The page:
STORM TRACK: March 31, 1986 (Volume 9 Issue 3)

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Washington Post, January 12, 1986: The first "tornadoes" of the season struck Bermuda, "damaging roofs and causing a rough landing for a commercial jet that was caught in a wind shear". Police spokesman Roger Sherritt said "at least three tornadoes struck ... between 9:30 and 11:20 a.m. yesterday."

Robert Welch of Virginia Beach reports a quiet January-February for southeast Virginia. However, January 3rd, a thunderstorm developed -- which was the earliest he could recall. Bob also saw clear, circular rotation in a lowered cloud base on March 7, as a "strong 'arctic cold front went through, bringing snow showers as the front passed about 10:40AM." Michael J. Roberts on Guam reports that "Barbara White is now doing the weather on our Cable TV. Doing a great Job."

Another writer, whose letter escapes me, reminds the Editor (and you) of the 1985 photo- graphy contest by Weatherwise advertised on the inside back cover of the December, 1985 issue. Space does not permit a complete repeat of the particulars, but first prize in either of two categories is $50 and a year's subscription to the magazine.

Unfortunately, it was no contest in the Vavrek home. Jiw Vavrek, a Chicago teacher, wrote: "Late one afternoon, last spring, a tornado watch was issued for my area ... a strong squall line was approaching from the northwest. After heavy rains and moderate wind, 1/4" hail began to fall and an apparent wall cloud appeared to the west southwest. I immediately ran into the house for the video camera and a fresh tape. I then ran into the family room for the recorder, where I was informed by my children, ages six and three, that this was simply not possible in the middle of Bugs Bunny! How dare I even request such a thing. Antici pating a rare photographic opportunity and deciding that 'I was the adult here,' I proceeded with the original mission and disconnected the recorder to thunderous cries. Then my wife appeared. 'What are you doing and why?' I very calmly stated what I was doing, but at this point the thunderous cries got louder and definite debris clouds formed near the sofa of the family room. She proceeded to give me a lecture on priorities ('I should have asked permission.'). I declared my rights on the grounds of being ~a parent, adult and of sound mind.' However, realizing that I had lost and, if I continued, the storm inside would be worse than the one out, I retreated outside -with no video or even a camera- to watch the wall cloud. Turns out, it never did anything anyway."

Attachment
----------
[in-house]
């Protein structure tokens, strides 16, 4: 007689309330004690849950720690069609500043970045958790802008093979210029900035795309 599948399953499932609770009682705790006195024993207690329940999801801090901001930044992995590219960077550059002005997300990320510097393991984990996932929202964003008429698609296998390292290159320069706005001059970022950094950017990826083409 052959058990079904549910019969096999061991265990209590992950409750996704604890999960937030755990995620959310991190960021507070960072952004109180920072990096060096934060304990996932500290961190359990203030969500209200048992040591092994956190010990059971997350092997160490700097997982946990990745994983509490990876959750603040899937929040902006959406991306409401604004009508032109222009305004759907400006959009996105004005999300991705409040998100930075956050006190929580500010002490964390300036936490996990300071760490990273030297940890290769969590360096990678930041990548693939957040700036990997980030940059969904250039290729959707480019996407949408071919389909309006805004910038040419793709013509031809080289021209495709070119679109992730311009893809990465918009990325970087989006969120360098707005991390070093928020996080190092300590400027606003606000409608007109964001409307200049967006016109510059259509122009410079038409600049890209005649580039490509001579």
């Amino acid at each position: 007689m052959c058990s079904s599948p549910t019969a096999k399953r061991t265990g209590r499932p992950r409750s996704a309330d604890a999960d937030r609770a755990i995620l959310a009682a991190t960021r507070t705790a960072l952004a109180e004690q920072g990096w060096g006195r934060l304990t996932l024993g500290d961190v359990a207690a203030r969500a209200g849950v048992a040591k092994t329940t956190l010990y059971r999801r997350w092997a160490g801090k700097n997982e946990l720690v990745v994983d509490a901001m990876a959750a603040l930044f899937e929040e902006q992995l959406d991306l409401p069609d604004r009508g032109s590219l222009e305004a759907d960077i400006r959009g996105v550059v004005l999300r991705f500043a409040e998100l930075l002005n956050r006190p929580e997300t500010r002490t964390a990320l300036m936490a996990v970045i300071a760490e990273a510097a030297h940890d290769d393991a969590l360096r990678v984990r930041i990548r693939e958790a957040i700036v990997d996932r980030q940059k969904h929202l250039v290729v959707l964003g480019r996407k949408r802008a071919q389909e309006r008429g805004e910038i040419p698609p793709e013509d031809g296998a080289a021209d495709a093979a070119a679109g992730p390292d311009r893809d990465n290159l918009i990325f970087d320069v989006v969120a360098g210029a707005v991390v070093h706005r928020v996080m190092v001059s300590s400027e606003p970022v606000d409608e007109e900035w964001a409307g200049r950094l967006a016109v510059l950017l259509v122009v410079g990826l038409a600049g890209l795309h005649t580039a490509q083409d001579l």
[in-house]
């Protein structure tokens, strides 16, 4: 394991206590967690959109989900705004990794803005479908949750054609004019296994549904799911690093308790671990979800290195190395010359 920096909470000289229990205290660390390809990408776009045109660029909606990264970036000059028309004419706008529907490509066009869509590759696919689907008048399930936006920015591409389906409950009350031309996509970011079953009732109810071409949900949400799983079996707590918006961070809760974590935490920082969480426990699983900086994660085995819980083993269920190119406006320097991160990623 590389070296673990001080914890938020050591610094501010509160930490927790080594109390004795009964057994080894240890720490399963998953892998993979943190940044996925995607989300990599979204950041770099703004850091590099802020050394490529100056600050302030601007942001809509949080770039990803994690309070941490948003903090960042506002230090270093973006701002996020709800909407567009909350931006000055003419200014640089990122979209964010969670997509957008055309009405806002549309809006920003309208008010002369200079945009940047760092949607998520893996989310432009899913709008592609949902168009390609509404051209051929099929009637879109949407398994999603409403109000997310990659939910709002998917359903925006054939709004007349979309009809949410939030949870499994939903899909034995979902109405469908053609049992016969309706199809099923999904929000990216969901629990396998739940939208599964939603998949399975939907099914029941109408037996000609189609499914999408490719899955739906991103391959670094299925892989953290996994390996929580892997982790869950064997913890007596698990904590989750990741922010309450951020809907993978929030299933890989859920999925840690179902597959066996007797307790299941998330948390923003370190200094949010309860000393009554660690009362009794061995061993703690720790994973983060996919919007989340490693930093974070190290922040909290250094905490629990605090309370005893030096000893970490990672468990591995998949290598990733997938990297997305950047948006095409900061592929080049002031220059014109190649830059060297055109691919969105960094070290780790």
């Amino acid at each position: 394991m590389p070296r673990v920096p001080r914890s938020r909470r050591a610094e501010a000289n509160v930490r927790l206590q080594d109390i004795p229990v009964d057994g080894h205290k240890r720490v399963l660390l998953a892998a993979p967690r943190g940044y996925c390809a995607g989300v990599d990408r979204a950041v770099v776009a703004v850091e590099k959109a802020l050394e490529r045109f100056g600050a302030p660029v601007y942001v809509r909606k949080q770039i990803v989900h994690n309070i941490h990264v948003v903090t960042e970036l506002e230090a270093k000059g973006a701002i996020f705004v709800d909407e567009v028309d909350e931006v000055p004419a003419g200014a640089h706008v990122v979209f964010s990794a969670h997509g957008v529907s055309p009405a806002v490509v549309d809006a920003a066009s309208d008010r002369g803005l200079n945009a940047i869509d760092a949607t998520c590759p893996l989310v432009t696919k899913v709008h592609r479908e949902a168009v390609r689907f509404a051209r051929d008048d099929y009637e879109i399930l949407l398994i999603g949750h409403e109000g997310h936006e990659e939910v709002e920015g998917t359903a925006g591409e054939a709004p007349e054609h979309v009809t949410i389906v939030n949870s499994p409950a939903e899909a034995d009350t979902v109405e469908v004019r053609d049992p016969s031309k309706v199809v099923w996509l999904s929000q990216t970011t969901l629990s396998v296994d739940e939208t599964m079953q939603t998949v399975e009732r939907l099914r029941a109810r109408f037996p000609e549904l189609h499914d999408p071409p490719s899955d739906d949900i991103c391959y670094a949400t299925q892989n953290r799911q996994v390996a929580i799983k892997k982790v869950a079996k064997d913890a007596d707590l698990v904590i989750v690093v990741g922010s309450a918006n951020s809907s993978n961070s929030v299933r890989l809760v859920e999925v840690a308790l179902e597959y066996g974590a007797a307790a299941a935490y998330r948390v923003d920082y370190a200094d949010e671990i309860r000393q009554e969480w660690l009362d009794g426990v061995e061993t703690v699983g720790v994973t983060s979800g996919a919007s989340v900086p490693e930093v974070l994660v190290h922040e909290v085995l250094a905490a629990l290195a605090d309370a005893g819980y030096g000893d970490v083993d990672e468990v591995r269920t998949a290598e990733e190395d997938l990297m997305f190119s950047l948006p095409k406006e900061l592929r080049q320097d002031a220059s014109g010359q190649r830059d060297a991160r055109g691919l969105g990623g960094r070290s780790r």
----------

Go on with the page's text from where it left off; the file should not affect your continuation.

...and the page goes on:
Pete Nisbet from New Mexico, a very talented artist, writes that his "first national article on painting clouds/storms will appear in the May issue of 'The Artists Magazine.' Paintings of storms are not popular, but people are beginning to see the beauty in them, also." The Editor has a color reproduction of one of the artist's paintings, in which that "beauty" is profoundly expressed in a massive mushroom thunderhead over southwestern plateau country (oil; 40X72"). You can spend 20 minutes just counting the sage brush. This is a very precise and realistic painter, and I strongly recommend your review of his work in the May magazine. Pots also says he is interested in painting tornadoes and hopes to chase some in Oklahoma and Texas this spring. So if he happens to contact you, now you'll know a little more about him.

Finally, Mike Watts from Florida sent a one page promotional flier from an ambitious and ingenious California software firm on how to forecast tornadoes -only $15.00! All you need are NWS Facsimile Charts and a Hewlett-Packard HP-41C hand held calculator with Magnetic Memory Card Reader ..."unveiling to you areas where TORNADOES are generated. A formula is applied which produces positive results. You will be able to verify these results with awesome regularity! ... It just takes a few minutes of your time..." Says Mike, "Snake oil is still available, even in the '80's." (Copies available on request-Ed.)

(Editor: Corrections to the last issue of ST - Mark L. Paran's address should read "84 Gainsborough Street," not "24." Also, the closing hurricane commentary was submitted by Rick Schwartz, not Robert Welch. Sorry for these lapses, probably a little late night overload.) [ Changes made for CD-ROM edition ]